That necessitated a lengthy explanation. It seemed that the sprite had not been let out of his watering can for some time.

“How about marrying the most beautiful woman in the world? I can help you by removing any lawful impediments, and then arranging a meeting with the object of your desire. I can get her to fancy you dreadfully for a few hours as well, but that’s as far as I can go. It used to work really well, but nowadays, what with quick divorces and sex before marriage, you’ve got to be able to follow it up with something yourself. I mean, look at Elizabeth Taylor. I’ve helped quite a few unlikely characters there, but they just didn’t have the staying power.”

Jack considered exchanging Doris for Scarlett Johanssen. He doubted his ability to oust other suitors even with supernatural help, and decided to stick with what he knew in that department.

“I’m not sure I want anything… What about ending all wars?”

The sprite assessed Jack more favourably. “Now. That would be a good one. Unfortunately, I’ve only got limited powers. I can’t interfere with the world at large or tamper with natural laws. I can’t say, change the weather.”

A thought struck Jack. He didn’t often get good ideas, but this time he felt he was really onto something. “How about making me able to predict the weather? That would help with the gardening, and give me real clout at the Rose and Crown.”

The sprite considered Jack with renewed contempt. “Is that all? I mean, here’s the opportunity of a lifetime, and you just want to know what the weather’s going to do?” As Jack nodded his agreement, the sprite snorted and disappeared.

Jack stood still for a moment, wondering if there had been something funny in his lunchtime pint. “Probably that smoked mackerel – I told Doris it smelt a bit off…. still I’d better get some strong stakes on those phlox with the winds tomorrow.”

He stopped, realising the implications of that thought. Yes, he knew without a doubt that there would be strong winds tomorrow. He knew it absolutely. He felt he’d always known it, and yet he also knew that he’d not possessed this kind of knowledge a mere hour ago.

 

That autumn, Jack was more miserable than he had ever thought possible. His garden had improved with very little effort since the sprite’s visit. He knew precisely what to plant and most importantly, when. He no longer lost anything to the vagaries of the British weather. The tiny plot was the most outstanding in the district and really had no room for improvement. If he wanted, he could spend most of the day in the pub. However, since he’d won nearly all the prizes at the village summer fete, he’d discovered a rather unpleasant fact about his neighbours. They didn’t like a winner. They favoured the underdog in everything, and in his village there were now plenty of underdogs.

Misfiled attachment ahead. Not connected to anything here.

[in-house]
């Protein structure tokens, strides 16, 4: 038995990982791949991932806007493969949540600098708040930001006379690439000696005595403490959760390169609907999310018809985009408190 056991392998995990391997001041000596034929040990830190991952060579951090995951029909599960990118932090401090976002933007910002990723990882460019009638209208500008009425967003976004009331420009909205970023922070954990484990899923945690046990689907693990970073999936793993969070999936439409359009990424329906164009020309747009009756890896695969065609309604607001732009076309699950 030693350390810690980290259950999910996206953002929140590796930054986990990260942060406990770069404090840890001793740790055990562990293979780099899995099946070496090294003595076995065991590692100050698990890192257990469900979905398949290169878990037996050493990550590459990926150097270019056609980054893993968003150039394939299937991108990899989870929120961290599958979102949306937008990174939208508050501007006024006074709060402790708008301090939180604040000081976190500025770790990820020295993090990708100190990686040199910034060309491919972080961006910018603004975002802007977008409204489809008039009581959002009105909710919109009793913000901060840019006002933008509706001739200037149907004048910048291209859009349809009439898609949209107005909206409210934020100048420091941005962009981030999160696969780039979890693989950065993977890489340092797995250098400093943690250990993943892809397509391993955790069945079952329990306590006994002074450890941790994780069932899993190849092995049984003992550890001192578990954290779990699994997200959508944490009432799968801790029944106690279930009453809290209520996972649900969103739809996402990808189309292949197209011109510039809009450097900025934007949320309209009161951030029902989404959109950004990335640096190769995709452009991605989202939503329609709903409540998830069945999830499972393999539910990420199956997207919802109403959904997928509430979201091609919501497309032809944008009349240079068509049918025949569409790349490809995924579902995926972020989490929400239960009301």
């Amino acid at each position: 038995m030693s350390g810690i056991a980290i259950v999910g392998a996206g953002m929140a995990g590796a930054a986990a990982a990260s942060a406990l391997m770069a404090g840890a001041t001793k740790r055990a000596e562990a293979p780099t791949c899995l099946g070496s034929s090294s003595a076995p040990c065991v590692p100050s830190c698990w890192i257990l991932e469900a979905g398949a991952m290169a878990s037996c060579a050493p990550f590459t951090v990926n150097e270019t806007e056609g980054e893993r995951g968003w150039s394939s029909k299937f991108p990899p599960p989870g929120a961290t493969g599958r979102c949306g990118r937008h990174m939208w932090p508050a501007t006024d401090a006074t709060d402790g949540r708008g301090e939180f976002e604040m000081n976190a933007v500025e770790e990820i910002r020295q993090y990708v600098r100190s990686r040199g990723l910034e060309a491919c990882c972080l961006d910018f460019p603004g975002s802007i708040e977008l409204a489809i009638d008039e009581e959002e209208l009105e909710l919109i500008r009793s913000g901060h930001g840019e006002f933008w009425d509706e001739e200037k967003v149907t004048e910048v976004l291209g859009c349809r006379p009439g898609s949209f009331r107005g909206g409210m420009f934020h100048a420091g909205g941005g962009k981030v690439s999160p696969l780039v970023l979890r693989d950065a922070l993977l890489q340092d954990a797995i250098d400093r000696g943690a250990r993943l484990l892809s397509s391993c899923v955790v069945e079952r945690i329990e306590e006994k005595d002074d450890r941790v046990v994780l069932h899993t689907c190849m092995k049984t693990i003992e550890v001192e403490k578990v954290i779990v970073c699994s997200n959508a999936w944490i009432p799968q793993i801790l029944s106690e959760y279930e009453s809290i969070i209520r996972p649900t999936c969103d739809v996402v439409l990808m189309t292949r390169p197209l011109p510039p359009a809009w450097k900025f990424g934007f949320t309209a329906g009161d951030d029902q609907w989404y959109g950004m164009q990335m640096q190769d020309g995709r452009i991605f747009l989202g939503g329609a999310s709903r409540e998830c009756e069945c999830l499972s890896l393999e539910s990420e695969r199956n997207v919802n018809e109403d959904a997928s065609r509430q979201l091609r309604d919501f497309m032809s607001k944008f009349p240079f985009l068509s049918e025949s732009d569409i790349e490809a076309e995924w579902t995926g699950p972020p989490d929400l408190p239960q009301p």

No one wanted to discuss gardening with him, and the other great topic – the weather – seemed closed to him too. If there was one type of person his neighbours hated more than a winner, it was a know-it-all. Conversations about the weather were no fun with someone who always seemed to know exactly what was going to happen. Conversely, since Jack knew what to expect, he found the national pastime – weather prediction – acutely boring. He was now a very lonely know-all who was beginning to irritate his wife by constantly ‘getting under her feet’ at home.

 

Once again, he was fruitlessly searching the potting shed for the brass can. He tried rubbing other bottles in the vain hope of finding some other supernatural being who could help with his predicament, when he saw Doris marching up the garden, followed by two men with large cameras slung over their shoulders.

“These gents are from the press – they want to talk to you about your weather predictions.”

Not wanting to discuss genies, sprites or any other dubious topic with the tabloids, Jack fobbed them off with vague talk of twinges in knees and swallows. As good newsmen, they could sense Jack was holding back, but could get no further. They departed reluctantly, one muttering to the other, “That guy could make a fortune if he really could predict the weather”.

Jack watched Doris shooing the journalists out of the garden via the side gate. But then, instead of disappearing into her own domain, she stomped back down the path to confront him. “What’s all this about? How do you suddenly know what the weather’s going to do? I mean, these days you always know when I should hang the washing out. What’s going on?”

It was with a feeling of relief, of a problem shared, that Jack unburdened himself to his wife of 40 years. He explained about the sprite, and why he’d chosen his wish, and how miserable he’d been ever since.

“You did what…?” Doris gasped. “Do you mean to stand there and tell me that you passed up the chance for us to be rich, really rich, because of Sheila and her… food poisoning? All you wanted was to know what was going to happen to your beastly garden?”

Jack could see that perhaps he had misjudged his wife slightly. Maybe she wouldn’t be the confidante he’d hoped for. That feeling was confirmed when he saw her storm into the car and screech down the drive, destination unknown. He did, however, know without a doubt, that she would be rained on later that afternoon.
 

(c) Caroline Deacon, 2016

 

 


 

Live Periscope broadcast of Caroline Deacon reading Be careful what you wish for… on 15 August 2016 at Story Shop during the Edinburgh International Book Festival.